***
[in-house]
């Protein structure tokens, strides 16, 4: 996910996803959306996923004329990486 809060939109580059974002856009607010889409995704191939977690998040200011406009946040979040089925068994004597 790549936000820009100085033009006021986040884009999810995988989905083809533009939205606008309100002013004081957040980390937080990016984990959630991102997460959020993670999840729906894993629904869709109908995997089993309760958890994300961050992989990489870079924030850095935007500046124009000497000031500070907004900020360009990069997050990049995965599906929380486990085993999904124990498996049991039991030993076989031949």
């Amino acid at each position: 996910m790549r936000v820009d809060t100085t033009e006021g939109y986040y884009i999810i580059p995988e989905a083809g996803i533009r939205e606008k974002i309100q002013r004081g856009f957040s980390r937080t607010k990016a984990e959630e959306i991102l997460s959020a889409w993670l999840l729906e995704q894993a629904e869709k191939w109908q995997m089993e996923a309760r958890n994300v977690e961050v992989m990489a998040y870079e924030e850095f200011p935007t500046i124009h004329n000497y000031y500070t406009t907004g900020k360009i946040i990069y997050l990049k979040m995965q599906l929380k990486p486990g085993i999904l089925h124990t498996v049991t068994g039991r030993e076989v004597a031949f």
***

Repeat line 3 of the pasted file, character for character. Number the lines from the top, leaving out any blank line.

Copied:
């Amino acid at each position: 996910m790549r936000v820009d809060t100085t033009e006021g939109y986040y884009i999810i580059p995988e989905a083809g996803i533009r939205e606008k974002i309100q002013r004081g856009f957040s980390r937080t607010k990016a984990e959630e959306i991102l997460s959020a889409w993670l999840l729906e995704q894993a629904e869709k191939w109908q995997m089993e996923a309760r958890n994300v977690e961050v992989m990489a998040y870079e924030e850095f200011p935007t500046i124009h004329n000497y000031y500070t406009t907004g900020k360009i946040i990069y997050l990049k979040m995965q599906l929380k990486p486990g085993i999904l089925h124990t498996v049991t068994g039991r030993e076989v004597a031949f």